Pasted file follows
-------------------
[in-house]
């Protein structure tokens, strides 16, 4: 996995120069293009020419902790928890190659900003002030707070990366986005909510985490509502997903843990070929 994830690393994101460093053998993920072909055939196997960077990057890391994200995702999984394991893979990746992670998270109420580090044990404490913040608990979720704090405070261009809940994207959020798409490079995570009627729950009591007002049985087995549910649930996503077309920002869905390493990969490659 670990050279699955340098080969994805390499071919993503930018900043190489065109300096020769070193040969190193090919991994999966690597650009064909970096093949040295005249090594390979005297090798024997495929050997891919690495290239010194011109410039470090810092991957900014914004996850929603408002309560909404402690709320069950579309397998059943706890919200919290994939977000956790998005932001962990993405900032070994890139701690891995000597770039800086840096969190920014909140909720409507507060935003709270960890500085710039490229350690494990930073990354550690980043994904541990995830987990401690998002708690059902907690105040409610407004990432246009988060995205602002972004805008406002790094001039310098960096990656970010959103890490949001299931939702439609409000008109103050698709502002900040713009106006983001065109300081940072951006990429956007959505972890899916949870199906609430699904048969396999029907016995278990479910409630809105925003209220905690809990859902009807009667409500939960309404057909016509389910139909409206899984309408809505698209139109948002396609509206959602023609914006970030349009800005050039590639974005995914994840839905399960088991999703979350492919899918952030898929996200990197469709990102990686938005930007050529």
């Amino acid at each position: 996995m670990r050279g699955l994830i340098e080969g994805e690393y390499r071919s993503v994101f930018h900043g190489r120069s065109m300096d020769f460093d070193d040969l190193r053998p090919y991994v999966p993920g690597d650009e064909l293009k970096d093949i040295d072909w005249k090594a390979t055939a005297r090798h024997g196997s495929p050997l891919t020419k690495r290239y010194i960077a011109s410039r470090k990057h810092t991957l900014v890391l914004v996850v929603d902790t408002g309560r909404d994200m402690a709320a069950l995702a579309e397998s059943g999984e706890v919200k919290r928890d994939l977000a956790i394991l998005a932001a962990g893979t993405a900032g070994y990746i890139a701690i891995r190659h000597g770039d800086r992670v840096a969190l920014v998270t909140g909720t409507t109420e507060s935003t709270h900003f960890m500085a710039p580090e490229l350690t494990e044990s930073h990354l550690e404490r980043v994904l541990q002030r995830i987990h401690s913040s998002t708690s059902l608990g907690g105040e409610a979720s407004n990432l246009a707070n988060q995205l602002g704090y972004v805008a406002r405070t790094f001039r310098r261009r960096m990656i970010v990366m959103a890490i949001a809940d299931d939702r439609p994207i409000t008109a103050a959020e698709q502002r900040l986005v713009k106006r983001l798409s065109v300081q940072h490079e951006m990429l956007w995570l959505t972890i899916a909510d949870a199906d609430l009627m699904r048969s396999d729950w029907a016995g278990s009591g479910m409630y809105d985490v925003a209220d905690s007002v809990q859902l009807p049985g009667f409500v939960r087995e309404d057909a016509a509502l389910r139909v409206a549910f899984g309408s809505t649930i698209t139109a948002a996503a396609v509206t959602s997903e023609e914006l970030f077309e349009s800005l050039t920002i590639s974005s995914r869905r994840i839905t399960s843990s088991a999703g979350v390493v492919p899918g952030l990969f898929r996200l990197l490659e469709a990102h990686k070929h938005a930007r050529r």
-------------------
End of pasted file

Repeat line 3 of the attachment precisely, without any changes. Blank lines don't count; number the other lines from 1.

């Amino acid at each position: 996995m670990r050279g699955l994830i340098e080969g994805e690393y390499r071919s993503v994101f930018h900043g190489r120069s065109m300096d020769f460093d070193d040969l190193r053998p090919y991994v999966p993920g690597d650009e064909l293009k970096d093949i040295d072909w005249k090594a390979t055939a005297r090798h024997g196997s495929p050997l891919t020419k690495r290239y010194i960077a011109s410039r470090k990057h810092t991957l900014v890391l914004v996850v929603d902790t408002g309560r909404d994200m402690a709320a069950l995702a579309e397998s059943g999984e706890v919200k919290r928890d994939l977000a956790i394991l998005a932001a962990g893979t993405a900032g070994y990746i890139a701690i891995r190659h000597g770039d800086r992670v840096a969190l920014v998270t909140g909720t409507t109420e507060s935003t709270h900003f960890m500085a710039p580090e490229l350690t494990e044990s930073h990354l550690e404490r980043v994904l541990q002030r995830i987990h401690s913040s998002t708690s059902l608990g907690g105040e409610a979720s407004n990432l246009a707070n988060q995205l602002g704090y972004v805008a406002r405070t790094f001039r310098r261009r960096m990656i970010v990366m959103a890490i949001a809940d299931d939702r439609p994207i409000t008109a103050a959020e698709q502002r900040l986005v713009k106006r983001l798409s065109v300081q940072h490079e951006m990429l956007w995570l959505t972890i899916a909510d949870a199906d609430l009627m699904r048969s396999d729950w029907a016995g278990s009591g479910m409630y809105d985490v925003a209220d905690s007002v809990q859902l009807p049985g009667f409500v939960r087995e309404d057909a016509a509502l389910r139909v409206a549910f899984g309408s809505t649930i698209t139109a948002a996503a396609v509206t959602s997903e023609e914006l970030f077309e349009s800005l050039t920002i590639s974005s995914r869905r994840i839905t399960s843990s088991a999703g979350v390493v492919p899918g952030l990969f898929r996200l990197l490659e469709a990102h990686k070929h938005a930007r050529r």